Example:

SELECT * FROM WorkItems WHERE [Area Path]='<ProjectName>\<AreaName>'

The Search button will fill the results pane with a detail of a single work item or an Id and Title list of multiple work items resulting from the Work Item Query.

Select a target Project, target Area, and a target Iteration for the work item(s). Once these and all of the above conditions are met, the ¡Move! button will be enabled. Pressing the ¡Move! button will execute the parametrized form of the SQL referenced above to move the work item(s) to the selected project.

Example:

UPDATE [Tfs_xxx].[dbo].[WorkItemsAre] _
SET AreaID=@AreaID,IterationID=@IterationID WHERE ID=@WorkItemID
UPDATE [Tfs_xxx].[dbo].[WorkItemsLatest] _
SET AreaID=@AreaID,IterationID=@IterationID WHERE ID=@WorkItemID
UPDATE [Tfs_xxx].[dbo].[WorkItemsWere] _
SET AreaID=@AreaID,IterationID=@IterationID WHERE ID=@WorkItemID

History

  • 2017.07.11 – Responded tangentally to comments from Member 13303006 and added introductory credit to prior art.
  • 2017.01.17 – Corrected ‘disappeared graphics’, plus some very minor edits for clarification.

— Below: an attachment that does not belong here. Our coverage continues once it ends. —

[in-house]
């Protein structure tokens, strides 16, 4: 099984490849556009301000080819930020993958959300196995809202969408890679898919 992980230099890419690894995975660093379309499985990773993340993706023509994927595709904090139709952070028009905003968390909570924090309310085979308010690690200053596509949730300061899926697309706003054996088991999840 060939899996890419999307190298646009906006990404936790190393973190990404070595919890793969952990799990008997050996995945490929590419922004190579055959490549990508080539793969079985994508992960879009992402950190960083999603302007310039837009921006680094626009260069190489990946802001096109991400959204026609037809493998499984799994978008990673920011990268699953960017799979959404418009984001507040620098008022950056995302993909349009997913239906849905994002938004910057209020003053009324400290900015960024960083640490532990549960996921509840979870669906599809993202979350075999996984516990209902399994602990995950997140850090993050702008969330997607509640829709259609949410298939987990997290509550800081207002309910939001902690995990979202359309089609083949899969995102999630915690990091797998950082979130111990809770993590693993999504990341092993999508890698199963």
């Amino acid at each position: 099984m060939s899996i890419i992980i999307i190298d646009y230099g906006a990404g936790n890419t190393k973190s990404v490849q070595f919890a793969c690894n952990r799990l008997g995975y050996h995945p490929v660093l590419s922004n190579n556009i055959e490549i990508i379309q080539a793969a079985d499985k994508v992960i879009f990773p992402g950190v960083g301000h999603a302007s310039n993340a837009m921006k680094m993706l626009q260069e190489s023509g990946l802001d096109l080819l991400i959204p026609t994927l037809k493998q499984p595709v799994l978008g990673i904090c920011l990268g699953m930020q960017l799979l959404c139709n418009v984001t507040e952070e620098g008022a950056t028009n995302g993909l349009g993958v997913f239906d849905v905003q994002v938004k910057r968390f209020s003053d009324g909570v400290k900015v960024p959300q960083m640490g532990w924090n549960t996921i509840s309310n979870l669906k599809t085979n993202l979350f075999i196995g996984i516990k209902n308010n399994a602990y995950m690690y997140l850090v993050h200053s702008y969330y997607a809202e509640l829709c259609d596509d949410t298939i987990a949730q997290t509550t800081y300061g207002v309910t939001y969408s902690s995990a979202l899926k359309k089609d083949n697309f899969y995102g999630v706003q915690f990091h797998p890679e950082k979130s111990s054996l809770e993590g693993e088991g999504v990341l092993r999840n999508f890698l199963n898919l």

• 2016.11.18 – Received (presumed) official communique from the Microsoft Program Manager for Visual Studio Team Services (see this link) stating:
    • Microsoft is working on natively enabling the movement of WorkItems between projects
    • This approach will void your TFS Support Contract
    • This approach can cause “serious upgrade issues”
  • 2016.09.30 – Update: Though this functionality has been expressed in the latest Visual Studio Team Services (circa 2016), it has been reported that Microsoft did not follow through on their promise to enable this in TFS 2015 Update 3.
  • 2016.09.16 – Update: TFS 2015 Update 3 now natively allows movement of workitems between projects (see this link)
  • 2015.08.11 – Initial release of source and utility